Sexual Reproduction In Flowering Plants Important Points For NEET : Sexual reproduction in flowering plants, also known as the angiosperms, involves production of the male and female gametes, which unites during the process of fertilization to form a zygote that develops into an embryo. This process occurs within flowers of the plant.
Male reproduction in the flowering plants occurs within anthers, which produces pollen grains containing male gametes. The pollen is transferred to stigma of the female reproductive structure, the pistil, either by the wind or by the pollinators such as bees or butterflies.
The female gametes are produced in ovules, which are located in ovary at the base of the pistil. Once pollen grain reaches stigma, it germinates and grows a pollen tube that extends down style to the ovary, where it fertilizes with the ovule.
After the process of fertilization, ovule develops into a seed and ovary develops into a fruit that surrounds seed. This fruit serves as a means of dispersal for seed, allowing it to be transported to new locations and potentially germinate into a new plant.
Sexual reproduction in flowering plants results in the genetic diversity, as each offspring inherits the genetic material from both the parents. This diversity allows the plants to adapt to the changing environments and increases their chances of the survival.
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NCERT biology class 12 chapter 2 – 25 important points on sexual reproduction in flowering plants
There are 25 important points on sexual reproduction in flowering plants:
1. Sexual reproduction in flowering plants involves the fusion of the male and the female gametes to form a zygote.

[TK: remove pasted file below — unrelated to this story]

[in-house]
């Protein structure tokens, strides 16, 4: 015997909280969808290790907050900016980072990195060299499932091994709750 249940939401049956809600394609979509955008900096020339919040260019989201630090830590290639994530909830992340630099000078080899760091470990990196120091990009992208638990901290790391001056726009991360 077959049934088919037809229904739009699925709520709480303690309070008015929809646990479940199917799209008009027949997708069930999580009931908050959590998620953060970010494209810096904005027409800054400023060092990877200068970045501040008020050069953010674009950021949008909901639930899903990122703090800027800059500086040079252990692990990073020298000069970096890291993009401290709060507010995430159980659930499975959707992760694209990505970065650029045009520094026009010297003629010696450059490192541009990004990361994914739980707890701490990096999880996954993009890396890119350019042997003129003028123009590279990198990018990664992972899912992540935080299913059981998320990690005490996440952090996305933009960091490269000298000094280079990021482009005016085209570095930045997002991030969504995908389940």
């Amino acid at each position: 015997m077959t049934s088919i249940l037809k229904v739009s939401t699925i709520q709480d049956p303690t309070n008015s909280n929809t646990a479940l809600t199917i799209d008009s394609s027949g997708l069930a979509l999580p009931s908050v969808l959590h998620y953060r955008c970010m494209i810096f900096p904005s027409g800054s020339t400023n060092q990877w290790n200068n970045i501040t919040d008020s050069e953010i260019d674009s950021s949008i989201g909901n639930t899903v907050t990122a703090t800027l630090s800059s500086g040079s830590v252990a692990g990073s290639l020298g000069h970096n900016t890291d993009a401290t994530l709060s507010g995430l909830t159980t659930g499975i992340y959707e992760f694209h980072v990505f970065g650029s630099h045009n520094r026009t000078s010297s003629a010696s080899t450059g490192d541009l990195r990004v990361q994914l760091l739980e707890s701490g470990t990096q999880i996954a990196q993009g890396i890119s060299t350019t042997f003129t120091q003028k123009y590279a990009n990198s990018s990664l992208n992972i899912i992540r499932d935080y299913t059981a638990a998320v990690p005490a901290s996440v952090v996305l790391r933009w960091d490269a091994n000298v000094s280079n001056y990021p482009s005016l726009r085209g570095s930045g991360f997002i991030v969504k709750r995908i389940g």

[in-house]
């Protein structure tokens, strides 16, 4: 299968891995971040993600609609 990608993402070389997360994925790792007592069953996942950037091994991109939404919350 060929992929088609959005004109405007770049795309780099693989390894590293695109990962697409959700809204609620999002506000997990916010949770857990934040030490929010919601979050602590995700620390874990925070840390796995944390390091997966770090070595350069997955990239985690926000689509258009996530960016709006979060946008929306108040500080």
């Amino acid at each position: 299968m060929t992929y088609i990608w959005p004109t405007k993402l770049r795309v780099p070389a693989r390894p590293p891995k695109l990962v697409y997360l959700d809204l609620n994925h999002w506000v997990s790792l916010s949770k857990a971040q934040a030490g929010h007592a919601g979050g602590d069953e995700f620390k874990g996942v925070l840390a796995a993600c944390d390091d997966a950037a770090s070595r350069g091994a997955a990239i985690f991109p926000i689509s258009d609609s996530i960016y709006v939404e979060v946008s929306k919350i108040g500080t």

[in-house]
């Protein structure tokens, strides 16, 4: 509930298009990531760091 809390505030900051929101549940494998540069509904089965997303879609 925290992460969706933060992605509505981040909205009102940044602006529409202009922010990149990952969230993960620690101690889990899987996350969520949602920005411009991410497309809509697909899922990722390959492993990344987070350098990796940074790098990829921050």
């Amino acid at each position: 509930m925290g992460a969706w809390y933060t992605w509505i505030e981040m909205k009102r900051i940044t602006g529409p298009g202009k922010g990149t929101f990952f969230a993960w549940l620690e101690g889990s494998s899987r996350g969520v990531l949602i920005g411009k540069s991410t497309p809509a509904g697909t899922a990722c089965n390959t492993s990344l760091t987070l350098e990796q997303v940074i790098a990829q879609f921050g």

2. The male gamete is produced in the anther of the flower, while the female gamete is produced in the ovule.
3. The anther contains the microsporangia, which produces microspores that develops into pollen grains.
4. The ovule contains the megasporangia, which produces megaspores that develops into female gametophyte.
5. The female gametophyte contains egg cell and the two polar nuclei.
6. The male gametophyte, which is pollen grain, contains the two haploid cells: the generative cell and the tube cell.
7. The generative cell divides to produce the two sperm cells.
8. Pollination is a process of transfer of the pollen from anther to the stigma of a flower.
9. Cross-pollination involves transfer of the pollen from one flower to the another flower on a different plant.
10. Self-pollination involves transfer of the pollen from anther to the stigma of same flower or to another flower on the same plant.
11. Double fertilization is a unique feature of the flowering plants where one sperm cell fertilizes with the egg cell to form zygote, while the other sperm cell fuses with two polar nuclei to form the endosperm.
12. The endosperm is a nutritive tissue that provides the nourishment to the developing embryo.
13. The zygote develops into embryo, which is enclosed in a protective structure called seed.
14. The ovary of flower develops into fruit, which contains the seeds.
15. Fruit development is triggered by the fertilization and involves enlargement and maturation of the ovary.
16. Fruits serves as a means of seed dispersal.
17. Seeds can be dispersed by the various methods such as wind, water, animals, or humans.
18. After the seed dispersal, seeds can remain dormant for long periods until the conditions are favorable for germination.
19. Germination is basically a process by which a seed begins to grow into a new plant.
20. During the process of germination, the embryo resumes growth and the seed coat splits open.
21. The emerging root of new plant anchors it to the ground and absorbs the water and nutrients from the soil.
22. The emerging shoot of new plant grows towards light and begins to photosynthesize.
23. The seedling eventually develops into a mature plant that can produce the flowers and the seeds.
24. Sexual reproduction in the flowering plants ensures the genetic diversity within a population, which is essential for the adaptation and evolution.
25. Plant breeding is a human-controlled form of the sexual reproduction in which desirable traits are selected and propagated through the successive generations of plants.
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